Mystery of the Cross
by Judith Couchman
IVP Books (InterVarsity
Press), P.O. Box 1400, Downers Grove, IL 60515-1426, Pb., 226 pp., 2009.
ISBN 978-0-8308-3539-3, $17.00.
Judith Couchman has written
many religious-themed books including The Shadow of His Hand, Designing
a Woman’s Life and Art of Faith. She is a part-time art history
instructor at the University of Colorado, Colorado Springs. Couchman’s
latest book is The Mystery of the Cross, in which she gives examples
of the various designs of the cross through the ages, and a brief background
for each, including her personal comments.
The book is interesting
for the lay person and suitable for a group study of the cross or religious
art. The book begins with the megalith in Scotland about 3000 B.C., which
is called The Standing Stones of Callanish and seen from above, in the
shape of a cross. Then, through the Crucifixion, Emperor Constantine’s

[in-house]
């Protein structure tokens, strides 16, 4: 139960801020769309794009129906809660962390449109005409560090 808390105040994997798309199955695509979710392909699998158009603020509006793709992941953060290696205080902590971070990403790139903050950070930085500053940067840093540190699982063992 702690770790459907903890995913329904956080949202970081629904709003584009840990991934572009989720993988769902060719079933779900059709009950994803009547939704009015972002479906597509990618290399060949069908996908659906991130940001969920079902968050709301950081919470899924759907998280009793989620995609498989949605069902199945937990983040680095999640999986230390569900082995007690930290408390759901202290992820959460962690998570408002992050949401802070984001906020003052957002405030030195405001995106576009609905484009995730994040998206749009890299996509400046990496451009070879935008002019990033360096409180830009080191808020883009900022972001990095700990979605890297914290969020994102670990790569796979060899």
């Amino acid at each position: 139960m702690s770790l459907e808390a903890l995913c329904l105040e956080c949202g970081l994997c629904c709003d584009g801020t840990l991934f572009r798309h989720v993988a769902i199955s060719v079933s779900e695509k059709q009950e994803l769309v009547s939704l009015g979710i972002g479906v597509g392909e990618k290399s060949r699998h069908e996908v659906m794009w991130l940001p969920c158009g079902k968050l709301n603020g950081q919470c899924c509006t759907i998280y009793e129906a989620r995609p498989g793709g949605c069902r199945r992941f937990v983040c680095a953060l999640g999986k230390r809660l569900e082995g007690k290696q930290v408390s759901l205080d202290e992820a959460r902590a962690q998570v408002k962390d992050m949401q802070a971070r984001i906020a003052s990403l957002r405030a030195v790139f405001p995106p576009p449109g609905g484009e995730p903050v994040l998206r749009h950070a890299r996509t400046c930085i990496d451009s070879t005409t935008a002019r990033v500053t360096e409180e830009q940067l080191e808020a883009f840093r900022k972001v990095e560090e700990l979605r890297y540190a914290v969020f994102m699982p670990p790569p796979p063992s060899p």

Chi-Rho Cross (shepherd’s crook at the top) to the cross-shaped design
of cathedrals, the reader gets a overview of the cross and how the design
changed through the years. What I thought was interesting was that the
church-goer who goes to the front of the church for communion is actually
“walking one side of the cross,” when they go forward on the center aisle
to the front and then leave the communion rail to go down a side aisle
and back to their seat in a pew. One doesn’t usually think of having done
this during a service.
Another historical theme
from the 13th century, explains about a church being a place of sanctuary
and how a person who requests this can stay within the church for 37 days,
confessing to a priest and wearing penitent clothing. Then they could either
decide to stay in that country for a trial or have nine days in which to
leave the country. Not every church was a “sancturarium,” only those designed
The Mystery of the Cross
is just that, a mystery, as we don’t really know what style of crucifixion
Jesus died from. There were many variations of wood stakes and the cross-design
was only one of them. Yet, the two pieces of wood, one vertical and one
horizontal, have remained through the years to be at the heart of Christianity.
This is explained in readable prose, with drawings and a religious comment
at the end of each chapter. A good addition to a library.
Reviewed by Marie Asner